The Prime Minister: Yes. Since the right hon. Gentleman said that the Chief of the Defence Staff chose his words carefully, I should perhaps quote those words. He said:

That is what he said. It seems to be very plain, and I agree with it.

Alan Simpson (Nottingham, South): May I thank the Prime Minister for not responding to the taunts of the Leader of the Opposition, who seems more interested in causing a fire than in putting one out?

Will the Prime Minister join me in welcoming the modernisation proposals put forward today by the Fire Brigades Union? They are based on the same proposals that we intended to include in a White Paper on modernisation and are designed to guarantee #3 billion of internal savings in the running of the fire service. Will he also join me in urging the employers to consider those proposals? They should realise that the FBU has thrown them a lifeline that will allow them to produce a sensible pay settlement and avoid an entirely unwelcome strike, which they may otherwise take us into. Will he urge them to accept those proposals?

The Prime Minister: I do not think that I can go along with 100 per cent. of my hon. Friend's comments. However, we consider carefully any proposals made by the Fire Brigades Union, but they have to be seen in the context of the Bain report. Although much has been written about the report, I recommend that people read it because they will see that he recommends various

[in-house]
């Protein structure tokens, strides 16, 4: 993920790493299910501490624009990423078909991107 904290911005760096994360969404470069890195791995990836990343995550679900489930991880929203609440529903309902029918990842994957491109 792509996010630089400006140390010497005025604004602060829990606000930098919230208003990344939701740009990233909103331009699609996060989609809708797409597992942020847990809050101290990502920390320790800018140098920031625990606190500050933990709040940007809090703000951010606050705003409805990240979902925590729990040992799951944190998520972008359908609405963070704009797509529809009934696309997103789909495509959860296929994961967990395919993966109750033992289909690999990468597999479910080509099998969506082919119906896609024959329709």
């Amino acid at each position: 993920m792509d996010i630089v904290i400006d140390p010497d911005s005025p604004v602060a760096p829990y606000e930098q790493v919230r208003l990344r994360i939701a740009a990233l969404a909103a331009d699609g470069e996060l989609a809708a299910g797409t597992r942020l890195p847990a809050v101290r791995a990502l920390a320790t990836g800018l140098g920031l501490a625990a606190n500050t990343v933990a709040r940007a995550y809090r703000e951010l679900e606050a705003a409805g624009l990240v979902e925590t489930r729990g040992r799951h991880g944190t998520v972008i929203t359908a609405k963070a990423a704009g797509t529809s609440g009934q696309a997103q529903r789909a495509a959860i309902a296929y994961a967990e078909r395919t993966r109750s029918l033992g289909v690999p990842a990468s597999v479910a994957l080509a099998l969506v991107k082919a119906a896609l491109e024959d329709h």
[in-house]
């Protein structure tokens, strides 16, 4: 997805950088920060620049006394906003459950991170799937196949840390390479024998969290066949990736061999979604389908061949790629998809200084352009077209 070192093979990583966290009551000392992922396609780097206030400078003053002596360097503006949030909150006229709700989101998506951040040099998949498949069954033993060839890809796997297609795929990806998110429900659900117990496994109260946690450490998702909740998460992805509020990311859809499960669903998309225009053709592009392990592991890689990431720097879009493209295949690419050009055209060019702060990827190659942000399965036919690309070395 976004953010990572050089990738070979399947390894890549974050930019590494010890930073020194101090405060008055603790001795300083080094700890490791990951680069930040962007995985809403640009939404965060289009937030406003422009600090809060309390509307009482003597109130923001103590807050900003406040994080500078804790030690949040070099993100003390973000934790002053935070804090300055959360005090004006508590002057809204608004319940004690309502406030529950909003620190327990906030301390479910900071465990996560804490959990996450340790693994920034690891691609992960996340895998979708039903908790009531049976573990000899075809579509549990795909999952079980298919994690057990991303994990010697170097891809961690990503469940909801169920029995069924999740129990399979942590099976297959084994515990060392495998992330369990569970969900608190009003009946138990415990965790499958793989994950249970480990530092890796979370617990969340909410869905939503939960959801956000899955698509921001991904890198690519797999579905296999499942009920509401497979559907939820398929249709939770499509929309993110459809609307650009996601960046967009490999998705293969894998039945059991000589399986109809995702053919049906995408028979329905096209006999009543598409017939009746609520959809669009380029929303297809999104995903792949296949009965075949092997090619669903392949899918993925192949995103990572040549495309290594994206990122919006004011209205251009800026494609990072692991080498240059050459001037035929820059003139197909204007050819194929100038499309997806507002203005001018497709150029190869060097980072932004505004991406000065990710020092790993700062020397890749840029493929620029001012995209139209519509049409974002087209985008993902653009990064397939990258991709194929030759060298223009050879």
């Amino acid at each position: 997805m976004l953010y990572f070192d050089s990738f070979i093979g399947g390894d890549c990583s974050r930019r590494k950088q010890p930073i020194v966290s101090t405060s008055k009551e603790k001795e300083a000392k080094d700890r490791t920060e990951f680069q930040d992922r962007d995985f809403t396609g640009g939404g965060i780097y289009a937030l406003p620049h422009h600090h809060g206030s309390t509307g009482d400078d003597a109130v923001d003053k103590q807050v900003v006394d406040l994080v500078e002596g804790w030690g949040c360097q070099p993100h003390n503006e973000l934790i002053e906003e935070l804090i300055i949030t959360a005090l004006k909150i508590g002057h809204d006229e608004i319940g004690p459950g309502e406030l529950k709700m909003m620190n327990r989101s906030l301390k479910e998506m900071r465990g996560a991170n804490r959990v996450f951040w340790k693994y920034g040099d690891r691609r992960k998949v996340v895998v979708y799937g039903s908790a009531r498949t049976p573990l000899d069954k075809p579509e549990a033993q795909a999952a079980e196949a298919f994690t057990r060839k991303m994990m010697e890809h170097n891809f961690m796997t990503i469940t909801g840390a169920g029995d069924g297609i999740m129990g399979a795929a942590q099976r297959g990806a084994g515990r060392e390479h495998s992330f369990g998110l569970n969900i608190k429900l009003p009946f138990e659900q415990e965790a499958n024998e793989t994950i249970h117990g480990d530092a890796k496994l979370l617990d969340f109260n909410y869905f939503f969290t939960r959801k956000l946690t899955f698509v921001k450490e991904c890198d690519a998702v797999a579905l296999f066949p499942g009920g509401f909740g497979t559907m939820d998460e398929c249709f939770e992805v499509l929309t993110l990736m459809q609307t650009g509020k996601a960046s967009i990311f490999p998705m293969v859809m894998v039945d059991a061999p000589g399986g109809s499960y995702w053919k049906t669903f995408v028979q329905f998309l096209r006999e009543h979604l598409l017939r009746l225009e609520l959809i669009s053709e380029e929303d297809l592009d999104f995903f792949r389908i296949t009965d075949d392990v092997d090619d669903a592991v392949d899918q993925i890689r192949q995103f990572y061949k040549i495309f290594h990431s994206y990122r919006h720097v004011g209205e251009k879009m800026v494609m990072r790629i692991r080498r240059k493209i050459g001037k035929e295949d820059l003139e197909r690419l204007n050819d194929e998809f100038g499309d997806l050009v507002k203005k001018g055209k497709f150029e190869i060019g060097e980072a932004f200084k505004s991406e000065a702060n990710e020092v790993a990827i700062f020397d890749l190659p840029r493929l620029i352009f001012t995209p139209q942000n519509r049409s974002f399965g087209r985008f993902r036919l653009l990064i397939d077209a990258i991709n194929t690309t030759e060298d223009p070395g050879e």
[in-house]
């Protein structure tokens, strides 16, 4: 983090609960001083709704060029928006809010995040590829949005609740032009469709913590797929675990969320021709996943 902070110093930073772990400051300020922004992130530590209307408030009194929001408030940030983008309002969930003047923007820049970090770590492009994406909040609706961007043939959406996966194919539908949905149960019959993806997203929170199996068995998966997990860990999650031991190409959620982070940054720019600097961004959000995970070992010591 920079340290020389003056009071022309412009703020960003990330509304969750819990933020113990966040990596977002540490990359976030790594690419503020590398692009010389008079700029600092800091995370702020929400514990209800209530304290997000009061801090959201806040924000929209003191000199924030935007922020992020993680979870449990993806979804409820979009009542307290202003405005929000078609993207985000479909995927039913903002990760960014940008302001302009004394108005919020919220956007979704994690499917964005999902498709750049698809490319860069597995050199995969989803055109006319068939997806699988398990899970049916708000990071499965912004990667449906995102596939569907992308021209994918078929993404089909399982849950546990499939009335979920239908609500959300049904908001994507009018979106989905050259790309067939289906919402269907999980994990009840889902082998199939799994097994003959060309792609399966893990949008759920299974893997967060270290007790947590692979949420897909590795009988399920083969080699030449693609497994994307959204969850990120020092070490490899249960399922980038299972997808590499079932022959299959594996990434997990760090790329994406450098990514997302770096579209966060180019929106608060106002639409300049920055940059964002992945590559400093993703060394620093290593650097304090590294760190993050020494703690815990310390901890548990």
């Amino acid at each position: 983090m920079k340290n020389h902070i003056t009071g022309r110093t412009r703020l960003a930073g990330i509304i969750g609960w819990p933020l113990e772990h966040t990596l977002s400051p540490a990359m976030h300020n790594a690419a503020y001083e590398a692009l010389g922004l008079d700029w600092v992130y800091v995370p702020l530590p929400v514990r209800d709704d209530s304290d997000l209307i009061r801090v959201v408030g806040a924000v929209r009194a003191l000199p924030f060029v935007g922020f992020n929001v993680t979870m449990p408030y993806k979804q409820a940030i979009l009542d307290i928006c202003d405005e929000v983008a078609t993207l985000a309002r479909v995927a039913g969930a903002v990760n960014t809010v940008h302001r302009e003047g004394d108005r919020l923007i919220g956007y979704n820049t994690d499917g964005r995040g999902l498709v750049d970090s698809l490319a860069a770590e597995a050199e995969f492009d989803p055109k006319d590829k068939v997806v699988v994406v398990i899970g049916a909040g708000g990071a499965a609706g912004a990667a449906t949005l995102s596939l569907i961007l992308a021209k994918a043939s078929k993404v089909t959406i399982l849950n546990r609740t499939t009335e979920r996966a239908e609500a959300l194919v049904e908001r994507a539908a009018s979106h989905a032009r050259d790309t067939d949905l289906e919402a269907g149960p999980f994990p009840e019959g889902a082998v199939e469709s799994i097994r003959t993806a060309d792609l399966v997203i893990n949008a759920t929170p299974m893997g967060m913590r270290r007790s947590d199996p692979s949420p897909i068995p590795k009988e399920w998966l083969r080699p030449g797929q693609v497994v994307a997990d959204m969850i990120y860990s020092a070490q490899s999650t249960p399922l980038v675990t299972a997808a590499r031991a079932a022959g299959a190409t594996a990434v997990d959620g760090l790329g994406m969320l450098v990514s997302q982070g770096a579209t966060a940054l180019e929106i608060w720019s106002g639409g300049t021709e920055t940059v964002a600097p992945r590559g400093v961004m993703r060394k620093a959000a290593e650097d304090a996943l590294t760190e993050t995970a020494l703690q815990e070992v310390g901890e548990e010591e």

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modernisation proposals. For example, he suggests ending the ban on mixed crewing, which prevents part-time and full-time firefighters crewing the same appliances; ensuring that we use joint control rooms with other emergency services; implementing measures to tackle sickness and ill health in the fire service—70 per cent. of its members retire early on ill health grounds—and ensuring that firefighters are allowed to train as paramedics and carry resuscitation equipment.

If people study the report, they will see that those are not wildly unreasonable suggestions. Of course we will consider whatever the Fire Brigades Union does, but I hope that it, too, looks properly at the Bain proposals. It should realise that teachers, police, doctors, nurses and others also do a valuable job of work in our community and that we cannot countenance a pay claim of the size that the union suggests.